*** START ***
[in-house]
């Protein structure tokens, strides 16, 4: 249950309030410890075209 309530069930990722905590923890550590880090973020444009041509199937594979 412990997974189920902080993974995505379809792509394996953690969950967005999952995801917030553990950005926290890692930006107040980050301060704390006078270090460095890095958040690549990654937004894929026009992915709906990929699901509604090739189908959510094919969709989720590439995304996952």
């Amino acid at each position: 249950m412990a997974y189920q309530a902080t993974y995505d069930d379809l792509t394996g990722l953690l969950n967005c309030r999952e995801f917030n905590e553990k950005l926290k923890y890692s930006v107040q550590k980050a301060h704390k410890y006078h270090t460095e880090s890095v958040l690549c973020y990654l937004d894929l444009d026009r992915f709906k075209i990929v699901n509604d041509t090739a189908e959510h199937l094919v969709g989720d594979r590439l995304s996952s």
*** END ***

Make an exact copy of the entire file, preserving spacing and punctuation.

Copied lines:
[in-house]
């Protein structure tokens, strides 16, 4: 249950309030410890075209 309530069930990722905590923890550590880090973020444009041509199937594979 412990997974189920902080993974995505379809792509394996953690969950967005999952995801917030553990950005926290890692930006107040980050301060704390006078270090460095890095958040690549990654937004894929026009992915709906990929699901509604090739189908959510094919969709989720590439995304996952």
């Amino acid at each position: 249950m412990a997974y189920q309530a902080t993974y995505d069930d379809l792509t394996g990722l953690l969950n967005c309030r999952e995801f917030n905590e553990k950005l926290k923890y890692s930006v107040q550590k980050a301060h704390k410890y006078h270090t460095e880090s890095v958040l690549c973020y990654l937004d894929l444009d026009r992915f709906k075209i990929v699901n509604d041509t090739a189908e959510h199937l094919v969709g989720d594979r590439l995304s996952s």